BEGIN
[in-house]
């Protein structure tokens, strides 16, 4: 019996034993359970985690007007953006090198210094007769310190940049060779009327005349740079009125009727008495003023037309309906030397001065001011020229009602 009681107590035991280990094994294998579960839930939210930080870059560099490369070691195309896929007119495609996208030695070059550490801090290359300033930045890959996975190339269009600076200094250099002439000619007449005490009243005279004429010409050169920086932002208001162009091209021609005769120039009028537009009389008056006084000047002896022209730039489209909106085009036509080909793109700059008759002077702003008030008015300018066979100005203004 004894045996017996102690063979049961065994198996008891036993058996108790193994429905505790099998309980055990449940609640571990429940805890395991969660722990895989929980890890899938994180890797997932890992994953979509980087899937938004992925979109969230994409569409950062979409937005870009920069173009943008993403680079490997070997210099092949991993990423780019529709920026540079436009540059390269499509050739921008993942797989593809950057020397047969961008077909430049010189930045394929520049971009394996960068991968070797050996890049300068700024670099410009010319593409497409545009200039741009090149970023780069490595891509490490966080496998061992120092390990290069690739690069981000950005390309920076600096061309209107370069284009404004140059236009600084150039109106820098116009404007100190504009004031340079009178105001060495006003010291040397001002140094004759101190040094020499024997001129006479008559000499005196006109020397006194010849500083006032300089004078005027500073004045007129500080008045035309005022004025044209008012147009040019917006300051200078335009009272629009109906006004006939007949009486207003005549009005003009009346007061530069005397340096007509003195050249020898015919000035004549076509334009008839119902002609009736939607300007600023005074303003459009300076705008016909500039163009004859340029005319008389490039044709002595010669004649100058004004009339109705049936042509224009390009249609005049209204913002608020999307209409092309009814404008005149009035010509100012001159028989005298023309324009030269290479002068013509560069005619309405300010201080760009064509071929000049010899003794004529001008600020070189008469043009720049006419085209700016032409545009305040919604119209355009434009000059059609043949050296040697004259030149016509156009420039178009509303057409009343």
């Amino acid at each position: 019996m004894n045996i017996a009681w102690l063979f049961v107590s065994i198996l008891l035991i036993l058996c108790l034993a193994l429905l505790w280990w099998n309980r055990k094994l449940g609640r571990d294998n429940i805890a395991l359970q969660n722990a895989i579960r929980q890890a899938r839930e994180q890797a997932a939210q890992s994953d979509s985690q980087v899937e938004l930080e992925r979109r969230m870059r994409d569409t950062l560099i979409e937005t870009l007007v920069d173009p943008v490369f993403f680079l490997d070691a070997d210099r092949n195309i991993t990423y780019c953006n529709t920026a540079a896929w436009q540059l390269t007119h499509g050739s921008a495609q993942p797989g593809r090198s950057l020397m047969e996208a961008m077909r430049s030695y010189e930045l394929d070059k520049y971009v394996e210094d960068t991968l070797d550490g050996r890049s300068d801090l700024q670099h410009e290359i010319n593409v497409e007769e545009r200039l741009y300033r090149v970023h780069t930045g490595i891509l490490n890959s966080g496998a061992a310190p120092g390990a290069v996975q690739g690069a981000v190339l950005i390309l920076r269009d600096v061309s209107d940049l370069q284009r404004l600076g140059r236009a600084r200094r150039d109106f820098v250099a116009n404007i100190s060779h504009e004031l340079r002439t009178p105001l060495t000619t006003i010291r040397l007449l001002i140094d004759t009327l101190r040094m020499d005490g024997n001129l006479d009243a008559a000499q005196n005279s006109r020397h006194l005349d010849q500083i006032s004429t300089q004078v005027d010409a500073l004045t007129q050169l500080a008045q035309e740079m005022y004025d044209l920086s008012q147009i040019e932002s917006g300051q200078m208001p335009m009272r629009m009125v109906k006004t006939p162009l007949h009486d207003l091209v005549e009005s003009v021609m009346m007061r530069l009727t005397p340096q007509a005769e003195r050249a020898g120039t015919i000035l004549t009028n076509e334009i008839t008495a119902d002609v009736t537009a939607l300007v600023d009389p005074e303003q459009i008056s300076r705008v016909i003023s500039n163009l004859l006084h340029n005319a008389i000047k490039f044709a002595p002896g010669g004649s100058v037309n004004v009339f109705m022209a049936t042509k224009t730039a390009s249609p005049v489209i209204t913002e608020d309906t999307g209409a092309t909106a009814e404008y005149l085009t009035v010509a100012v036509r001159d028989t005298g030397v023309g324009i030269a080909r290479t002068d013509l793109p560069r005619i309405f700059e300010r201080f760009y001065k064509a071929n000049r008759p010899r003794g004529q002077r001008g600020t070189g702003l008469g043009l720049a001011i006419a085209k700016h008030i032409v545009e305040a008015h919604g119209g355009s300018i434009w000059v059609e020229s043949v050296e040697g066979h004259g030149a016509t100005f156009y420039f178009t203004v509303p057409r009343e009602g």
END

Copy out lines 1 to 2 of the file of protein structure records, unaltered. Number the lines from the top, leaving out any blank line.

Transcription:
[in-house]
């Protein structure tokens, strides 16, 4: 019996034993359970985690007007953006090198210094007769310190940049060779009327005349740079009125009727008495003023037309309906030397001065001011020229009602 009681107590035991280990094994294998579960839930939210930080870059560099490369070691195309896929007119495609996208030695070059550490801090290359300033930045890959996975190339269009600076200094250099002439000619007449005490009243005279004429010409050169920086932002208001162009091209021609005769120039009028537009009389008056006084000047002896022209730039489209909106085009036509080909793109700059008759002077702003008030008015300018066979100005203004 004894045996017996102690063979049961065994198996008891036993058996108790193994429905505790099998309980055990449940609640571990429940805890395991969660722990895989929980890890899938994180890797997932890992994953979509980087899937938004992925979109969230994409569409950062979409937005870009920069173009943008993403680079490997070997210099092949991993990423780019529709920026540079436009540059390269499509050739921008993942797989593809950057020397047969961008077909430049010189930045394929520049971009394996960068991968070797050996890049300068700024670099410009010319593409497409545009200039741009090149970023780069490595891509490490966080496998061992120092390990290069690739690069981000950005390309920076600096061309209107370069284009404004140059236009600084150039109106820098116009404007100190504009004031340079009178105001060495006003010291040397001002140094004759101190040094020499024997001129006479008559000499005196006109020397006194010849500083006032300089004078005027500073004045007129500080008045035309005022004025044209008012147009040019917006300051200078335009009272629009109906006004006939007949009486207003005549009005003009009346007061530069005397340096007509003195050249020898015919000035004549076509334009008839119902002609009736939607300007600023005074303003459009300076705008016909500039163009004859340029005319008389490039044709002595010669004649100058004004009339109705049936042509224009390009249609005049209204913002608020999307209409092309009814404008005149009035010509100012001159028989005298023309324009030269290479002068013509560069005619309405300010201080760009064509071929000049010899003794004529001008600020070189008469043009720049006419085209700016032409545009305040919604119209355009434009000059059609043949050296040697004259030149016509156009420039178009509303057409009343």